Bellmore-Merrick Central District superintendent offers facilities tour

Gearing up for $49.89M bond vote, schools chief opens buildings' doors


In schools throughout the Bellmore-Merrick Central District, many wooden doors are scratched up, and their handles don’t latch properly.

In most bathrooms, one or more sinks and toilets are broken and covered over. In Mepham High School’s football locker room, where the smell of sweat suffuses the air, the sink is sealed with plywood and the urinals are cemented over.

In science classrooms, black laboratory sinks are stained by chemicals and falling through in places. At Calhoun High, Bunsen burners have been disconnected in some classrooms because gas release valves no longer work. All that remains are the metal pipes that once sent gas to the rooms.

A number of ceilings at each of the district’s five schools are covered by brown water stains from leaky pipes and roofs. The underside of Grand Avenue Middle School’s front portico is full of cracks and chipped paint because of a leaky roof.

And grass playing fields, including practice fields, are worn down because of overuse, with dirt patches covering sections of the fields.

These were among the problems that were revealed during a more than two-hour tour of the district’s schools –– Calhoun, Kennedy and Mepham high schools and Grand Avenue and Merrick Avenue middle schools –– that the Herald Life took on Oct. 18. John DeTommaso, the Central District superintendent, led the tour.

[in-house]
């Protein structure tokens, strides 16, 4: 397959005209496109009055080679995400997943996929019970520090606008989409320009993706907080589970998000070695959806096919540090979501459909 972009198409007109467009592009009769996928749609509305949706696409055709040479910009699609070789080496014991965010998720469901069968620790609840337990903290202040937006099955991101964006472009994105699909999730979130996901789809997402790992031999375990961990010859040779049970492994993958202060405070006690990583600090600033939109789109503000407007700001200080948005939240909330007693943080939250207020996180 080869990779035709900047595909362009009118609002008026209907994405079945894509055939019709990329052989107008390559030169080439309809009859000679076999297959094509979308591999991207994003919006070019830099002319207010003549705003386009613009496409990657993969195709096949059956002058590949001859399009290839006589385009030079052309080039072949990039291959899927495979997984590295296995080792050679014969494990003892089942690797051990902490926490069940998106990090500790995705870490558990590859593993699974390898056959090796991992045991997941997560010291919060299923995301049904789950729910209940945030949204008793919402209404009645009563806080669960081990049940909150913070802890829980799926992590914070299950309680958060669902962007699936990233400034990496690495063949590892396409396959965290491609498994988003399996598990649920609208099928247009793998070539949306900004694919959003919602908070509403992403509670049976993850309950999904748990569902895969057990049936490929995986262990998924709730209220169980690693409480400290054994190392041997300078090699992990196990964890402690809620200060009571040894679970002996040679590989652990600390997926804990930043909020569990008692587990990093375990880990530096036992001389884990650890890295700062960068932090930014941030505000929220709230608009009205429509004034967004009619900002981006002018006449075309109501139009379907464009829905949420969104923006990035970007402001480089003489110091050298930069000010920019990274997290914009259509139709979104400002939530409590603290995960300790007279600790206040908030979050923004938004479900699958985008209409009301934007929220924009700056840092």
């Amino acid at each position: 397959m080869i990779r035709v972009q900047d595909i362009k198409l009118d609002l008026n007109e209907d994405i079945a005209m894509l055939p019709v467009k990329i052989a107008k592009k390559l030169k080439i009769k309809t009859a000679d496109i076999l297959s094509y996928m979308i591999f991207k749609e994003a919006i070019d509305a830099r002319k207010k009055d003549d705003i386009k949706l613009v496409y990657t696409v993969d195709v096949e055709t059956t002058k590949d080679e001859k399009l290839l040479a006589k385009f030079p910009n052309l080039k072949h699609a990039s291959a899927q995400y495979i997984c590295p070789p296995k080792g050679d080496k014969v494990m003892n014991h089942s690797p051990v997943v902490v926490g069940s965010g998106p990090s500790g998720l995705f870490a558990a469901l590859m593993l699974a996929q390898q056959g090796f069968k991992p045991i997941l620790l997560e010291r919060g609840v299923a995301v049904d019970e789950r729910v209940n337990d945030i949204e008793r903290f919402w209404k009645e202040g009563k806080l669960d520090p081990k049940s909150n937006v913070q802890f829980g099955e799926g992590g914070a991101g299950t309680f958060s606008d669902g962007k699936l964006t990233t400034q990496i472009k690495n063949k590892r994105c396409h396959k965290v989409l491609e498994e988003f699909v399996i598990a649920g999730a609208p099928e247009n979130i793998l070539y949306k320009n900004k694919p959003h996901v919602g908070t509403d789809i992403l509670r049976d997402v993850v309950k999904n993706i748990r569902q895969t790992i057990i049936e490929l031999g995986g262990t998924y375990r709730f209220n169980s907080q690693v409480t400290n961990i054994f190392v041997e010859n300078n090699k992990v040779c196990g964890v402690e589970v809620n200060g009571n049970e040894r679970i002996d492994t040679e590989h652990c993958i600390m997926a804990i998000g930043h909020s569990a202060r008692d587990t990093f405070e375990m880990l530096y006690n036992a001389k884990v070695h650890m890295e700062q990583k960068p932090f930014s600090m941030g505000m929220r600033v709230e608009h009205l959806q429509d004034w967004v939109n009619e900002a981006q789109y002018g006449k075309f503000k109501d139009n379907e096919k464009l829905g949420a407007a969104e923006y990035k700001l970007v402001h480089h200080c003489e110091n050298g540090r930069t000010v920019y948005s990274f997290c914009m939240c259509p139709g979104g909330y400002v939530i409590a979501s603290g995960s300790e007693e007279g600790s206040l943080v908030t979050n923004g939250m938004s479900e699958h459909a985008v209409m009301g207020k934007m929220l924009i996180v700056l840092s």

With a $49.89 million bond vote to repair the district’s aging schools approaching on Dec. 2, the Herald Life took the tour to examine why school officials believe the bond is needed.

The Central District’s youngest school –– Kennedy –– is 47 years old. Its oldest –– Mepham –– is 76 years old.

What the bond would do

A little more than half of the total bond amount –– $26.89 million –– would be returned to the school district in state building aid, which Bellmore-Merrick would receive over the bond’s 15-year life.

If passed, the bond would cost local taxpayers $104 per year, or $8.67 per month. Work could begin next summer, if all goes as planned, and most of the renovations would be done over the next three summers.

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